• Periodic testing and evaluation of the effectiveness of information security policies, procedures, practices, and security controls to be performed with a frequency depending on risk, but no less than annually
  • A process for planning, implementing, evaluating, and documenting remedial actions to address any deficiencies in the information security policies, procedures, and practices of the organization
  • Procedures for detecting, reporting, and responding to security incidents
  • Plans and procedures to ensure continuity of operations for information systems that support the operations and assets of the organization.

FISMA, along with the Paperwork Reduction Act of 1995 and the Information Technology Management Reform Act of 1996 (Clinger-Cohen Act), explicitly emphasizes a risk-based policy for cost-effective security. In support of and reinforcing this legislation, the Office of Management and Budget (OMB) through Circular A-130, Appendix III, Security of Federal Automated Information Resources, requires executive agencies within the federal government to:

  • Plan for security
  • Ensure that appropriate officials are assigned security responsibility
  • Periodically review the security controls in their information systems
  • Authorize system processing prior to operations and, periodically, thereafter

These management responsibilities presume that responsible agency officials understand the risks and other factors that could adversely affect their missions. Moreover, these officials must understand the current status of their security programs and the security controls planned or in place to protect their information and information systems in order to make informed judgments and investments that appropriately mitigate risk to an acceptable level. The ultimate objective is to conduct the day-to-day operations of the agency and to accomplish the agency's stated missions with adequate security, or security commensurate with risk, including the magnitude of harm resulting from the unauthorized access, use, disclosure, disruption, modification, or destruction of information. As a key element of the FISMA Implementation Project, NIST also developed an integrated Risk Framework which effectively brings together all of the FISMA-related security standards and guidance to promote the development of comprehensive and balanced information security programs by agencies.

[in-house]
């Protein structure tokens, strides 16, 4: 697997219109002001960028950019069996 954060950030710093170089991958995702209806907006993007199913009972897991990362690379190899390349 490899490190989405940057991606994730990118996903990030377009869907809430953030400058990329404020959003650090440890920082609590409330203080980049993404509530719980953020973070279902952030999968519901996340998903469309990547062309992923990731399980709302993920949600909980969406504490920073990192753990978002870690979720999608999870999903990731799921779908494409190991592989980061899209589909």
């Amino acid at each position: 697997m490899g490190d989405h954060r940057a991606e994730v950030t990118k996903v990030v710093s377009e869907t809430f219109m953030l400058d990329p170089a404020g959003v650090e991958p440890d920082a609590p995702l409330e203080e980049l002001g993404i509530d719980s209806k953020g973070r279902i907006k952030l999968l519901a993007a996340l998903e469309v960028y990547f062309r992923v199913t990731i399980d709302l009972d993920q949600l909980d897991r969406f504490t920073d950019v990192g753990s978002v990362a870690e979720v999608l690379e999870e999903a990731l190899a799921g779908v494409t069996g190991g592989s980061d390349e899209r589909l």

Project Phases

Phase I: Standards and Guidelines Development (2003-2008) The first phase of the FISMA Implementation Project focuses on the development of the security standards and guidance required to effectively implement the provisions of the legislation. The implementation of the NIST standards and guidance will help agencies create robust information security programs and effectively manage risk to agency operations, agency assets, and individuals. The publications include: